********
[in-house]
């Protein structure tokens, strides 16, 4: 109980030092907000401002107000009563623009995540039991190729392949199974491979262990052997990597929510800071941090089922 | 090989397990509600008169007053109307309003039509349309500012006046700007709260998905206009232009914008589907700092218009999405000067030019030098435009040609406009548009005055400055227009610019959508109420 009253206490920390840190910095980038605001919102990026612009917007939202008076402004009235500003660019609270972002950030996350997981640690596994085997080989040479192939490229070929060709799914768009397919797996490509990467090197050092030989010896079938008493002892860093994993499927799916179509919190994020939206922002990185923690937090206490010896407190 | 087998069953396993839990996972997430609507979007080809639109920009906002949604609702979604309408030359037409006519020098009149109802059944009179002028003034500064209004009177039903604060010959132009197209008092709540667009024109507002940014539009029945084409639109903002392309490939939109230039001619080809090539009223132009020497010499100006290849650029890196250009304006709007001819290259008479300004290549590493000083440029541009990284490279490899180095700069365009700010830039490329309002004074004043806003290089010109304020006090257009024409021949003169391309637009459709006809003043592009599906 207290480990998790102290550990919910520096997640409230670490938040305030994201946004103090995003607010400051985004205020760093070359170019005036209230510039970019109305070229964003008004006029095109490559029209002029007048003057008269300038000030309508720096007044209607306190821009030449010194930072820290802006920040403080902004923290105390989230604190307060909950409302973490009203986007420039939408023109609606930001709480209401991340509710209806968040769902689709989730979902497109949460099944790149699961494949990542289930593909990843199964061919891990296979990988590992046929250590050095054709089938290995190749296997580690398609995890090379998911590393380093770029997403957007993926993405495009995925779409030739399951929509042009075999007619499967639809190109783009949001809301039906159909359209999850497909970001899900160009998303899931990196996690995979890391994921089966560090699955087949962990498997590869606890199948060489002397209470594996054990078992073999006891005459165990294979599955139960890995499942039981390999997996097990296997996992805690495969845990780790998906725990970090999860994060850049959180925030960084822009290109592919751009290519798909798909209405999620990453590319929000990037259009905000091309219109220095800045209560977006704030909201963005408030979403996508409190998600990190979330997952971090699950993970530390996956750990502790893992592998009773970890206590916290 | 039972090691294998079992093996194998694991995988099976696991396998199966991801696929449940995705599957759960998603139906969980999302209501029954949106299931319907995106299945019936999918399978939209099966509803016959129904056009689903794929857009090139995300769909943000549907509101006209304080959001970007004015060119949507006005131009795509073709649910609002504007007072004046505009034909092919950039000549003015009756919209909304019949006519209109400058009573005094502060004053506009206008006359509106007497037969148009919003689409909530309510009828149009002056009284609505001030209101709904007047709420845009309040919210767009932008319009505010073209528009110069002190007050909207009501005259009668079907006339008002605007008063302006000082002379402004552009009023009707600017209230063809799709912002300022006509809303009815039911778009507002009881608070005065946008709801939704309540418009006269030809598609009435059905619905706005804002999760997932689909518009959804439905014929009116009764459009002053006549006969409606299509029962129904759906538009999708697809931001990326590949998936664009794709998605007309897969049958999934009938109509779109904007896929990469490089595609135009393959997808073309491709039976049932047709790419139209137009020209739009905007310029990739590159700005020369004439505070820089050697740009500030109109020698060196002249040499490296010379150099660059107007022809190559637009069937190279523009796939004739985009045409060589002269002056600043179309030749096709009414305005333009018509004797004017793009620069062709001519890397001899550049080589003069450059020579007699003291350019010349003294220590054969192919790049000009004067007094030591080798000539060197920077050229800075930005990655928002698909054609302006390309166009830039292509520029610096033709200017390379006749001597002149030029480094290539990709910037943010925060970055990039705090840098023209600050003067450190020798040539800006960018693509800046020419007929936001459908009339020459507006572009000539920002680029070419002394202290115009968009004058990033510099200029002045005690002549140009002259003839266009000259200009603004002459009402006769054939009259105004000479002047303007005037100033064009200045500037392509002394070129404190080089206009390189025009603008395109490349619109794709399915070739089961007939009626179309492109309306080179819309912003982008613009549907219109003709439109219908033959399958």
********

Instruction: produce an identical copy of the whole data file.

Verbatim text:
[in-house]
């Protein structure tokens, strides 16, 4: 109980030092907000401002107000009563623009995540039991190729392949199974491979262990052997990597929510800071941090089922 | 090989397990509600008169007053109307309003039509349309500012006046700007709260998905206009232009914008589907700092218009999405000067030019030098435009040609406009548009005055400055227009610019959508109420 009253206490920390840190910095980038605001919102990026612009917007939202008076402004009235500003660019609270972002950030996350997981640690596994085997080989040479192939490229070929060709799914768009397919797996490509990467090197050092030989010896079938008493002892860093994993499927799916179509919190994020939206922002990185923690937090206490010896407190 | 087998069953396993839990996972997430609507979007080809639109920009906002949604609702979604309408030359037409006519020098009149109802059944009179002028003034500064209004009177039903604060010959132009197209008092709540667009024109507002940014539009029945084409639109903002392309490939939109230039001619080809090539009223132009020497010499100006290849650029890196250009304006709007001819290259008479300004290549590493000083440029541009990284490279490899180095700069365009700010830039490329309002004074004043806003290089010109304020006090257009024409021949003169391309637009459709006809003043592009599906 207290480990998790102290550990919910520096997640409230670490938040305030994201946004103090995003607010400051985004205020760093070359170019005036209230510039970019109305070229964003008004006029095109490559029209002029007048003057008269300038000030309508720096007044209607306190821009030449010194930072820290802006920040403080902004923290105390989230604190307060909950409302973490009203986007420039939408023109609606930001709480209401991340509710209806968040769902689709989730979902497109949460099944790149699961494949990542289930593909990843199964061919891990296979990988590992046929250590050095054709089938290995190749296997580690398609995890090379998911590393380093770029997403957007993926993405495009995925779409030739399951929509042009075999007619499967639809190109783009949001809301039906159909359209999850497909970001899900160009998303899931990196996690995979890391994921089966560090699955087949962990498997590869606890199948060489002397209470594996054990078992073999006891005459165990294979599955139960890995499942039981390999997996097990296997996992805690495969845990780790998906725990970090999860994060850049959180925030960084822009290109592919751009290519798909798909209405999620990453590319929000990037259009905000091309219109220095800045209560977006704030909201963005408030979403996508409190998600990190979330997952971090699950993970530390996956750990502790893992592998009773970890206590916290 | 039972090691294998079992093996194998694991995988099976696991396998199966991801696929449940995705599957759960998603139906969980999302209501029954949106299931319907995106299945019936999918399978939209099966509803016959129904056009689903794929857009090139995300769909943000549907509101006209304080959001970007004015060119949507006005131009795509073709649910609002504007007072004046505009034909092919950039000549003015009756919209909304019949006519209109400058009573005094502060004053506009206008006359509106007497037969148009919003689409909530309510009828149009002056009284609505001030209101709904007047709420845009309040919210767009932008319009505010073209528009110069002190007050909207009501005259009668079907006339008002605007008063302006000082002379402004552009009023009707600017209230063809799709912002300022006509809303009815039911778009507002009881608070005065946008709801939704309540418009006269030809598609009435059905619905706005804002999760997932689909518009959804439905014929009116009764459009002053006549006969409606299509029962129904759906538009999708697809931001990326590949998936664009794709998605007309897969049958999934009938109509779109904007896929990469490089595609135009393959997808073309491709039976049932047709790419139209137009020209739009905007310029990739590159700005020369004439505070820089050697740009500030109109020698060196002249040499490296010379150099660059107007022809190559637009069937190279523009796939004739985009045409060589002269002056600043179309030749096709009414305005333009018509004797004017793009620069062709001519890397001899550049080589003069450059020579007699003291350019010349003294220590054969192919790049000009004067007094030591080798000539060197920077050229800075930005990655928002698909054609302006390309166009830039292509520029610096033709200017390379006749001597002149030029480094290539990709910037943010925060970055990039705090840098023209600050003067450190020798040539800006960018693509800046020419007929936001459908009339020459507006572009000539920002680029070419002394202290115009968009004058990033510099200029002045005690002549140009002259003839266009000259200009603004002459009402006769054939009259105004000479002047303007005037100033064009200045500037392509002394070129404190080089206009390189025009603008395109490349619109794709399915070739089961007939009626179309492109309306080179819309912003982008613009549907219109003709439109219908033959399958």